Film: Corona Ko Todona
Director: Milap Milan Zaveri
Veer (John Abraham) is a vigilante cop in Mumbai. He’s tasked with ensuring citizens observe the lockdown and stay at home. He goes around town beating up flouters; he doesn’t discriminate between communities and is tough on anyone he catches on the street. Like he says…
“Virus ka religion kya hai? I don't have a clue… Ghar mein ghusja warna ho jayega flu….”
One day, Veer meets Survi (Nora Fatehi). A former bar dancer, Survi now works at an NGO providing ration to daily wagers. But Veer has no time — the cases have increased exponentially and there’s an anonymous caller taking the blame.
Eventually, Veer solves the mystery. The viral hotspots are coded! They are Colaba, Oberoi Mall, Rustom Baug, Oshiwara, Nala Sopara and Andheri. In a flash, he figures it out—the first letters of all these localities. C—O—R—O—N—A. Veer sprints to these locations, unearthing more and more clues, and finally encounters the villain, who turns out to be a girl named Survi. SURVI… VIRUS…!!!
(Cue. Go Corona Go remix 2.0.)
Film: Kaaval Dheivam
Here’s what we see at the very beginning. In an attempt to find a cure for the Covid-19 virus, a scientist inadvertently ends up creating a resurrection serum that is able to bring the dead back to life. Durai Singam's deceased nemesis Mayil Vaaganam's twin brother, Mayil Saamy, who heads the team of research scientists in KMC, resurrects his dead brother. The kingpin of crime is more evil and ruthless now that he has had a brush with death, and he decides to form his own sinister six: Perumal Pichai (Saamy), Karmegam (Thamirabarani), Sakkara Pandi (Vel), Danny (Singam-II) and Anna Thaadavam (Poojai). They use the pandemic as their weapon and goons wielding corona-virus coated sickles traverse towns in Tata Sumos, threatening to spray the virus. The only thing swifter than the deaths caused by the villains is the editing, the only thing louder than the screams of the victimised is the background music.
A threat of this magnitude naturally demands a union of Hari heroes. Durai Singam, the commissioner of police, gets special permission to bring together a group of remarkable people. Singam unites the dynamic twins Vel and Vasu, the unpredictable Aarusaamy, the unstoppable Aarumugam, the distinguished gentleman Chelladurai and the quick-witted Bharaniputhiran. The heroes set out to take on the evil forces in hazmat suits carrying a 'H-symbol' on their chest, as a tribute to you know who, and in this universe, H stands for hope! While Vasu takes the eagles-eye view in all the battlegrounds and instructs the heroes, Vel sinks his sickle into enemies. Chelladurai and Barani calm civilians down, while Saamy and Singam do what they do best: Turn into vicious beasts of violence. Towards the end, Singam unleashes all his pent-up love for punchline: “Sethum thiruntha maateenga la? Varundha maateengala? Apo neenga indha ulagaththukku, porundha maateenga ve!” A group of rowdies reel under the punchline and the consequent punch. “Kooda nikka, ovvoruthanum en sodham ve! Umm nu oru varthai sonna podhum ooru theriyama alichiduvanga!”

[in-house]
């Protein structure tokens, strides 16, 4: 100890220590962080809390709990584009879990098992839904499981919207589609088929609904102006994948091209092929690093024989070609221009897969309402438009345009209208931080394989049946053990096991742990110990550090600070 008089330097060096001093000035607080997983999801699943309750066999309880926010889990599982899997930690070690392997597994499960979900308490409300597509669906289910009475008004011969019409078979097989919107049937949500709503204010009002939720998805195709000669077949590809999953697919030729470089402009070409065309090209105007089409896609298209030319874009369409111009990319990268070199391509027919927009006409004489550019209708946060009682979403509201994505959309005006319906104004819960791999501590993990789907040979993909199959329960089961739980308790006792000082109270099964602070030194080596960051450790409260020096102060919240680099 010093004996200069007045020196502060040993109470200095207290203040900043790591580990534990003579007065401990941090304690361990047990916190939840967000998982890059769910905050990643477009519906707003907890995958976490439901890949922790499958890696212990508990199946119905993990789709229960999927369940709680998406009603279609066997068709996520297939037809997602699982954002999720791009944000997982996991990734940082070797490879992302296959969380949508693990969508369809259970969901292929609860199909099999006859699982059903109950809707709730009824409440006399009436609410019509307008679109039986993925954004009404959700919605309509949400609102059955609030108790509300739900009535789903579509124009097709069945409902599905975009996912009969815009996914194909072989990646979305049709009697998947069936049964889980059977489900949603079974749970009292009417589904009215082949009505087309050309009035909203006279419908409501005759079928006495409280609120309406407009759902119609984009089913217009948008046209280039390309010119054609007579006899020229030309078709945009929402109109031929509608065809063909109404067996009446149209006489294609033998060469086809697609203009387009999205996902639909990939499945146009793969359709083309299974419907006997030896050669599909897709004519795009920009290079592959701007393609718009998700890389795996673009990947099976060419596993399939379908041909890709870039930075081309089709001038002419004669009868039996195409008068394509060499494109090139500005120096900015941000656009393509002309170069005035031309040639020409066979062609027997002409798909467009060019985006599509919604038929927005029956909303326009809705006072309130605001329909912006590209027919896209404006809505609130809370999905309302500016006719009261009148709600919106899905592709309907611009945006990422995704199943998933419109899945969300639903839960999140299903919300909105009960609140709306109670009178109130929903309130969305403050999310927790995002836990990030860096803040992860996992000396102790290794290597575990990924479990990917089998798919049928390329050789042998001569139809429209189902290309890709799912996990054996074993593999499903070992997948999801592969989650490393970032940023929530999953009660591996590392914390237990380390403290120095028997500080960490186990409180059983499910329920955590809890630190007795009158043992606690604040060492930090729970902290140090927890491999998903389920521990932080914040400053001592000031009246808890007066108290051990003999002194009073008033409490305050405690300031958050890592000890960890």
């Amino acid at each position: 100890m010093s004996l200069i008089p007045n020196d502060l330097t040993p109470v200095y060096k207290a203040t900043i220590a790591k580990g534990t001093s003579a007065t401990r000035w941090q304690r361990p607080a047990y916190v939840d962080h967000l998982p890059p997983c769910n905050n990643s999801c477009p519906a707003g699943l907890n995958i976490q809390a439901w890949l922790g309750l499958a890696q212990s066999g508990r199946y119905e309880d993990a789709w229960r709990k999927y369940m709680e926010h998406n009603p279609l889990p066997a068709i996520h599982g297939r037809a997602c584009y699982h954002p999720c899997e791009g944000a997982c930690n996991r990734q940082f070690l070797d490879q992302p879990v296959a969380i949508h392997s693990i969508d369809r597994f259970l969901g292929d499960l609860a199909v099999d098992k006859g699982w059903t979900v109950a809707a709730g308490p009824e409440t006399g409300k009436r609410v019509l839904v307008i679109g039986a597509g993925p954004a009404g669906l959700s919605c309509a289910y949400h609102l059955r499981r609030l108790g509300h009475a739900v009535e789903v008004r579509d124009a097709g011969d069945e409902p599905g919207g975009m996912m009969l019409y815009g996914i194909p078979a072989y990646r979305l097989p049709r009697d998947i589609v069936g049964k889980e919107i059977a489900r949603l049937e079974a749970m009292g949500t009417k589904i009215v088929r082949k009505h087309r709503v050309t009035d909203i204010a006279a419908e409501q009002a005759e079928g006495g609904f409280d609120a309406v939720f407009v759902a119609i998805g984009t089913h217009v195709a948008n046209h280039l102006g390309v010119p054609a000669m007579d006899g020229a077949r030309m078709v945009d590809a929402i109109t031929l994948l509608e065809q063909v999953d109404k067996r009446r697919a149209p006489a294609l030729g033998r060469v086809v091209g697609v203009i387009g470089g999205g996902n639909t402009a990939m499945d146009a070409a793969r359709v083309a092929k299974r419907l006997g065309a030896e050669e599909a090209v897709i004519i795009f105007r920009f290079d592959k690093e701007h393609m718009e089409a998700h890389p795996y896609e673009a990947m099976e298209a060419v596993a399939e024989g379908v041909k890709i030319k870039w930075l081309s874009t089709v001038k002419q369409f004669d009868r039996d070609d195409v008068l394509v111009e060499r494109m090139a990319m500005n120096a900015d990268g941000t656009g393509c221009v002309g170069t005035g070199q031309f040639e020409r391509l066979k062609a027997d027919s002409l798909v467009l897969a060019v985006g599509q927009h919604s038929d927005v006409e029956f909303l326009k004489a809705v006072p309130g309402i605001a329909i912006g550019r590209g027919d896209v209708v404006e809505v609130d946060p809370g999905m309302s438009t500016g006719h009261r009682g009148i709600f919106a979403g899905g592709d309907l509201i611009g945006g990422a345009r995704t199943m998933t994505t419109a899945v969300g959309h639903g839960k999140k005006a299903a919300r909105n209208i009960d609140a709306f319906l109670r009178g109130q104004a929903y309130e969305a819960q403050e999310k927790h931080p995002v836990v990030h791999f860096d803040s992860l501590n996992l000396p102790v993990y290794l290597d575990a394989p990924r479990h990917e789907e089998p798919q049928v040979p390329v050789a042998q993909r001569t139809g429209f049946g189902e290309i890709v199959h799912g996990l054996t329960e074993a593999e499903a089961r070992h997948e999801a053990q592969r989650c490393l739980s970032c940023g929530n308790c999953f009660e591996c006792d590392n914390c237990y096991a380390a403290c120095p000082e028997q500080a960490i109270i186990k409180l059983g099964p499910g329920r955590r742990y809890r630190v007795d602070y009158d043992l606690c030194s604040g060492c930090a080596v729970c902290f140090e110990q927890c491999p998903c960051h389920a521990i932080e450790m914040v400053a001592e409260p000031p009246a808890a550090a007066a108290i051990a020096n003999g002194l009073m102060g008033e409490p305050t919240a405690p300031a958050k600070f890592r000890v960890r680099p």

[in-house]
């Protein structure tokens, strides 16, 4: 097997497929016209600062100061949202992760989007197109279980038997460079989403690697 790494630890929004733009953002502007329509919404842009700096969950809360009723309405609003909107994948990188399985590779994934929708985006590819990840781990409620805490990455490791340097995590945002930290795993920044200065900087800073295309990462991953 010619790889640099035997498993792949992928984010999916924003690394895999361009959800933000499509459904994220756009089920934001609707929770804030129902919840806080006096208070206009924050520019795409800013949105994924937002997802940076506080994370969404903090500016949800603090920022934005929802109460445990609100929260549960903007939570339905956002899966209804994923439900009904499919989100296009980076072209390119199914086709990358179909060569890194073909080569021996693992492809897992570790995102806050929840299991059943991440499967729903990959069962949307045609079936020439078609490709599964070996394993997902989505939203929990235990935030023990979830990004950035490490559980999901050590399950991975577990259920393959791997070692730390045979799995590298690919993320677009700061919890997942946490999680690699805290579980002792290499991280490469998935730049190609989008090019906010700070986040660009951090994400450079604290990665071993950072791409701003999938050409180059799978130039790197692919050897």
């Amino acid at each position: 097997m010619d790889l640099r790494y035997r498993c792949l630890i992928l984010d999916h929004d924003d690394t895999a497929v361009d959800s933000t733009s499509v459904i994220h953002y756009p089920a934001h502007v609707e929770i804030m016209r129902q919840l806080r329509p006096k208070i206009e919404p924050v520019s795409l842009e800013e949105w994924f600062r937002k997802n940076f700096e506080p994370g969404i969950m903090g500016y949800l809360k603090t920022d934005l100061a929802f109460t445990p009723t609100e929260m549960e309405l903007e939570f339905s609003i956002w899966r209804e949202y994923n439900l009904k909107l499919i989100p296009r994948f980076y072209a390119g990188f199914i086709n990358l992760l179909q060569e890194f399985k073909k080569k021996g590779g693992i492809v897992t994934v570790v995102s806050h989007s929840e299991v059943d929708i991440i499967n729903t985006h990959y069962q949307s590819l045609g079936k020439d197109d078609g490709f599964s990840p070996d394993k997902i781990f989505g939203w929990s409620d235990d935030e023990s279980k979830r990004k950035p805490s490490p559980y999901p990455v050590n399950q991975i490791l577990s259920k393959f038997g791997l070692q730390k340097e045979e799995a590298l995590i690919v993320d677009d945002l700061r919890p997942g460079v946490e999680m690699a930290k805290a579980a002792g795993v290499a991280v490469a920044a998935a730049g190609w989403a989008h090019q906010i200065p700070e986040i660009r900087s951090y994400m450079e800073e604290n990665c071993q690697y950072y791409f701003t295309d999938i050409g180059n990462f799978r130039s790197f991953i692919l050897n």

As Singam finishes his dialogue, Saamy plants a bio-explosive, laced with an antidote for the resurrection serum, and after escorting the other heroes to safety, leans out of the escape vehicle, and tells the sinister six: "Naan porakkara appove aaru paer-a konnavan nu solli iruken... Appavum bayam varala la?" He presses the trigger.
As the end credits roll, we learn that Vasu and Chelladurai help a team of doctors find a medicine for coronavirus. An elated Vel breaks into "Indha ooril epavume kettadhe nadakadhu da!" as people throw away their masks in the air.